Discovering and Implementing the Value of Corporate Social Responsibility
By Caleb Wall
(Sheffield, UK: Greenleaf Publishing, 2008)
A review by William C. Frederick, November 2008
This book speaks directly to the business mind—and refreshingly so. It is all about actions that benefit the business firm. It places the profit function front and center as the proper role and duty of business practitioners. Its central message is not clouded by wispy philosophizing or sentimental societal pleadings. Government and NGO functionaries are put in their place as proper aids to, rather than enemies of, corporations that are adjusting with difficulty to the competitive pressures of globalization. Corporate strategy, properly implemented, should leave a company as well off financially, or no worse off, than its competitors, stakeholders, and the general public. Most remarkably of all, this recipe of economic, shareholder, corporate well-being is attributable entirely to—yes, believe it or not—Corporate Social Responsibility! CSR, in this author’s view, is little more than the result of hard-headed managerial thinking about what is in the best interest of the corporation.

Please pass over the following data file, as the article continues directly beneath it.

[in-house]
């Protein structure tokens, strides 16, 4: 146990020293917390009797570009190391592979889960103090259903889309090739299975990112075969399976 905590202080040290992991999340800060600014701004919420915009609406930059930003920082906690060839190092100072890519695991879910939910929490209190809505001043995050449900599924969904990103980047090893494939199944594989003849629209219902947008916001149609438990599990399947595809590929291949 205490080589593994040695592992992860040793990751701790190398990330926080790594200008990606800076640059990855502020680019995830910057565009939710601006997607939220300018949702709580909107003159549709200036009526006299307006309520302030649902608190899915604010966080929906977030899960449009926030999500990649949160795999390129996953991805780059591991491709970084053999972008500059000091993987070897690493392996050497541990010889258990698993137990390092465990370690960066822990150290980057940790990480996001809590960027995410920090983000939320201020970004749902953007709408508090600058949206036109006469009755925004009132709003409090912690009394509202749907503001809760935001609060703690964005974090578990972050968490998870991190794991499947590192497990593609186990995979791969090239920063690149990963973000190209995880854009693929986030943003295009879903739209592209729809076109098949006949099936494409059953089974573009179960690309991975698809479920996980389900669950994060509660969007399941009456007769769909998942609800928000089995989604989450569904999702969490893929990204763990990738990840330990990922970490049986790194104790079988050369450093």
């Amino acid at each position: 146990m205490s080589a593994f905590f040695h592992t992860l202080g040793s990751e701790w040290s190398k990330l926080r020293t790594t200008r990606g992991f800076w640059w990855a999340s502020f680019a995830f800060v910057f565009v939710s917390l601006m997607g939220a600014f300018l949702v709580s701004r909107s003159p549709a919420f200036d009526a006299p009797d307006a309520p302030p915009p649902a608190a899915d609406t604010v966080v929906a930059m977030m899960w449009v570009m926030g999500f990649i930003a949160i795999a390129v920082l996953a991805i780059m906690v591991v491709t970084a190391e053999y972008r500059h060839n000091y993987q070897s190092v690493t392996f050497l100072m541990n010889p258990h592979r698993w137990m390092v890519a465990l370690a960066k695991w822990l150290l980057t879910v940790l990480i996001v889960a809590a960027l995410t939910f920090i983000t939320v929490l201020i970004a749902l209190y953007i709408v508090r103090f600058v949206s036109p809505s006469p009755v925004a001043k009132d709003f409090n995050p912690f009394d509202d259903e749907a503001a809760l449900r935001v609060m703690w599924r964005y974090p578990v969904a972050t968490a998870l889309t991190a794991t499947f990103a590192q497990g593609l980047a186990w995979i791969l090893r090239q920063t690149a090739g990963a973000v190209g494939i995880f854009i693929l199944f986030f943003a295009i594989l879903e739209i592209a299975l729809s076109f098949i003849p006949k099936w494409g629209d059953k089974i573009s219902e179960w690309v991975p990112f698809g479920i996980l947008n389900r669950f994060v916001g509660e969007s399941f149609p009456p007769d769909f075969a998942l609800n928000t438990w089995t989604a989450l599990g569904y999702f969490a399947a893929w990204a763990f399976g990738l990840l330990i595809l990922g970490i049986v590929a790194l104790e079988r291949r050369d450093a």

Well, you might say, How nice! I didn’t realize it to be so simple. Why didn’t I think about that before he did? Who is this guy, anyway? How does he get that way? Can he be right? Isn’t there more to CSR than corporate gain?
Caleb Wall consults with corporations about their interactions with governments, NGOs, stakeholders, local communities, and the environment. Siberian gold mines, Mongolian start-ups, Tajikistan farmers, several global corporations, UN environmental programs, New Zealand, Pakistan, Uzbekistan, Tonga, and Vanuatu are listed as recipients of his advice. So, we’re not dealing here with a rookie. Maybe he knows what he’s talking about, after all. So, what’s his pitch?